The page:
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The Girl with the Dragon Tattoo Reviewed
Alex Gomez - Pvnn
August 31, 2010
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The Girl with the Dragon Tattoo
by Stieg Larsson
English translation by Reg Keeland 2008 for Penguin, 841 pp.

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This is the second bestseller I've read this year to come out of Sweden. The first was the fascinating tale of a child vampire, Let the Right One In, by John Lindqvist, which was also adapted for the screen.

I loved both the book and movie version, released respectively in 2004 and 2008. Lindqvist still survives, unlike Larsson, whose Millenium trilogy was published posthumously, and includes The Girl with the Dragon Tattoo, The Girl who played with Fire, and The Girl who kicked the Hornet's Nest.

Millenium magazine is co-published by Mikael Blomkvist, and is similar to the investigative magazine that Larsson worked for before his death, Expo. Blomkvist is sued after he publishes a libelous report on billionaire Swedish industrialist Hans-Erik Wennerstrom, and sentenced to three months in a minimum security prison.

He decides to withdraw from the magazine for a while, to save it from bankruptcy, against his partner (in publishing and occasionally in bed) Erika Berger's wishes. Just as he does this, he gets an offer from Henrik Vanger, retired CEO of Vanger Enterprises; officially to write the history of the Vanger family - unofficially to find out what happened to his favourite family member, his great-niece, Harriet Vanger, who disappeared without a trace nearly forty years ago.

Unbeknownst to Blomkvist, Vanger has hired a security firm, the Amansky Agency's best researcher, Lisbeth Salander, to do a thorough background check on him. After he travels to the fictitious island of Hedeby, where the Vanger estate is situated, Vanger lures him with the promise of a generous payment, along with information that will help him sink Wennerstrom for good.

Blomkvist agrees to spend a year on the island, several hours away from Stockholm, his home base. Henrik Vanger has told him that he suspects someone from his own family of Harriet's murder, since practically all of them were on the island during the day she was last seen. A number of them are living there when Blomkvist moves into a cabin on Henrik's estate.

He begins to study the more than forty years' information that Vanger has compiled since Harriet's disappearance, while he has a series of sexual liaisons with Cecilia Vanger. Soon he realizes that Salander has hacked into his computer, and persuades her to help him with his case.

In the meantime, Salander has lost her old attorney and guardian, is allotted a new one to take care of her and her interests, for reasons that aren't made perfectly clear. One can surmise that she has a mental illness, because she's spent time in a psychiatric facility, and was raped as a young girl, presumably by her father, who also did much damage to her mother, whom Salander visits occasionally in an old age home. Her new attorney and guardian abuses her sexually in a blackmail attempt; she either cooperates with him or he will restrict her access to her hard-earned money.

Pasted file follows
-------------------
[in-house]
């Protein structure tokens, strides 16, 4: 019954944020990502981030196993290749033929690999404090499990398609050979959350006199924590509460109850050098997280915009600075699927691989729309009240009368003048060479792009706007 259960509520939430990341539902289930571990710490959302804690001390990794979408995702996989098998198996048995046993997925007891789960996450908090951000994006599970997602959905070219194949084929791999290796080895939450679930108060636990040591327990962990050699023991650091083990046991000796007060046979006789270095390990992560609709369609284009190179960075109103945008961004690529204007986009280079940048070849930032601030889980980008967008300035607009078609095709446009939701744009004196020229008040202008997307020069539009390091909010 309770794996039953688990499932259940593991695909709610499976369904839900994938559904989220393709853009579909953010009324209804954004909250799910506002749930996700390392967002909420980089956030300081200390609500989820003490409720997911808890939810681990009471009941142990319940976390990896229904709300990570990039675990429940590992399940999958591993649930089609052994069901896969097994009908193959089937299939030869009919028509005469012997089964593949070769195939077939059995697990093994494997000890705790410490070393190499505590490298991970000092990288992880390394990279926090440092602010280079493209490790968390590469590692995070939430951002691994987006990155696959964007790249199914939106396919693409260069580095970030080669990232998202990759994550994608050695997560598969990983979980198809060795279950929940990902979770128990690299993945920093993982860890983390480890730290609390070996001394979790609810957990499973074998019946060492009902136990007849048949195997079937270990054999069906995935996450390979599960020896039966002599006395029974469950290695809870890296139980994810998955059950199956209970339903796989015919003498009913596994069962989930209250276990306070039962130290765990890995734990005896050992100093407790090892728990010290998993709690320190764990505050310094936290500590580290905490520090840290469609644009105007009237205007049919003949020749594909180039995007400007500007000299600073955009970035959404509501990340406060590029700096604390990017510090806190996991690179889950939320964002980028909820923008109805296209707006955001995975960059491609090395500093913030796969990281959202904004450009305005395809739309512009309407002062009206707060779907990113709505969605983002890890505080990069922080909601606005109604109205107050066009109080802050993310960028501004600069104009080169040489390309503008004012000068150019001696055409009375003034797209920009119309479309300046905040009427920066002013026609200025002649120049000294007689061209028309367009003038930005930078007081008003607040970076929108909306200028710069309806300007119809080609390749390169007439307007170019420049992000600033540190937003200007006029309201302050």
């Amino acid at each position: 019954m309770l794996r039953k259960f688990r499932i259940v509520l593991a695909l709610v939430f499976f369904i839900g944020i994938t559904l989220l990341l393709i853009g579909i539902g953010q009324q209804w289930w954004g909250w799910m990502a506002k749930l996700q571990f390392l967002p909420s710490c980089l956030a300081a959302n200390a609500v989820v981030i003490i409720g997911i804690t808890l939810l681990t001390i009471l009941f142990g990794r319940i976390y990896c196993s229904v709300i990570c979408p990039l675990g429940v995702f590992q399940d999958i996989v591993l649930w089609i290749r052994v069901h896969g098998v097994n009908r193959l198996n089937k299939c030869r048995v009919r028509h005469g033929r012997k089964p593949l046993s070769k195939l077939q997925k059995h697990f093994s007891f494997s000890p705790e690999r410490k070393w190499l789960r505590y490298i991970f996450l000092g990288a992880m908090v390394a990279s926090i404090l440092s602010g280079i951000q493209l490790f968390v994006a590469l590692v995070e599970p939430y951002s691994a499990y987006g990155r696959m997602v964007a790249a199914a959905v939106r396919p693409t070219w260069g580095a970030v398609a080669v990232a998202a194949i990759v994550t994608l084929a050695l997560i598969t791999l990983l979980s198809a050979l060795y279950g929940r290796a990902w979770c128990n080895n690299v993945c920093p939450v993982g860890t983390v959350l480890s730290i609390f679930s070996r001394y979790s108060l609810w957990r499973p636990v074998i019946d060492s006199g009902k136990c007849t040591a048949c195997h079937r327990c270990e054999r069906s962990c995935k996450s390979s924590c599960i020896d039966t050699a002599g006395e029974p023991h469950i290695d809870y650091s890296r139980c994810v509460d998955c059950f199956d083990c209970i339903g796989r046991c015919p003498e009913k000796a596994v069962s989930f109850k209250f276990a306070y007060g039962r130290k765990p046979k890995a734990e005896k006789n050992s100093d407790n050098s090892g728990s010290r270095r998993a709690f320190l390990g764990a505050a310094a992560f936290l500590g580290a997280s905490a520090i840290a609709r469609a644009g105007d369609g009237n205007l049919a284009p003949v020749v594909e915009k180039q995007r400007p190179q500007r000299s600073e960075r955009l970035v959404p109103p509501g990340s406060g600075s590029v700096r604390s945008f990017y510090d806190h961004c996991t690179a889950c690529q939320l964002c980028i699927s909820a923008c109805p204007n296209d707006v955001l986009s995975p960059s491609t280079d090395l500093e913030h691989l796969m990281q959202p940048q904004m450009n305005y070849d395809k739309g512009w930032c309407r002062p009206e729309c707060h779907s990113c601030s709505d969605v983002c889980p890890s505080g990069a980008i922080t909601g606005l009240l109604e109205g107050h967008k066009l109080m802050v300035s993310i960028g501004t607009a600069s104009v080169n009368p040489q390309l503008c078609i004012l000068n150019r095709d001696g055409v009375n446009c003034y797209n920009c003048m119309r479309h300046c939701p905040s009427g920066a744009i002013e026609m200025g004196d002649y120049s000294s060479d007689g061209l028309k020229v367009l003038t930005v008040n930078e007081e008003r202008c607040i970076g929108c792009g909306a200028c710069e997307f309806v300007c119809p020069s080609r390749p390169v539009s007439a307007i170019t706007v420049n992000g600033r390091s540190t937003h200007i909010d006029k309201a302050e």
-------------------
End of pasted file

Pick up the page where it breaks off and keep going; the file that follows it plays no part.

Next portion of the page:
Salander proves to him that she is not nearly as helpless as he would have liked to believe, after he anally rapes her. She does the same to him (with a dildo she finds in one of his bedroom drawers, after showing him a video she made while he accosted her. She then tattoos "I am a sadist and a rapist" across his chest, on the grounds that he release his control of her funds to her and cite her as competent to live without a state-appointed guardian in a year's time.

There is much action and intrigue in the novel from the time that Salander and Blomkvist begin to work together. Salander not only proves herself to be an excellent researcher and hacker, but a modern-day, feminist heroine with her motorcycle and her well-directed acts of violence towards her enemies.

After Blomkvist is shot at in the woods around his cabin, it is only a short while before he confronts Harriet's 'murderer,' and only a slightly shorter while before Salander rescues him. The novel goes on to Salander hacking Wennerstrom's computer, where he idiotically stores everything about his corrupt business dealings, which she eventually hands over to her former partner.

My favourite part of the novel describes Salander's transformation into a high-society fashionista while she travels Europe and, eventually, the Caribbean, in appropriating the funds from Wennerstrom's collapsing Business Empire. She dons a blonde wig, haute couture, and stiletto heels.

The movie, I'm happy to say, is faithful to the novel, if somewhat compressed.

As with Let the Right One In, a Hollywood version of The Girl with the Dragon Tattoo is now in the works. Let's just hope it doesn't turn out as sanitized as the previous film is intended to be.
Alex Gomez is an award-winning writer. he's written numerous short stories, hundreds of non-fiction articles and two serious novels. Writing makes him happy and nothing can kill him now.

Click HERE to read more articles by Alex Gomez.

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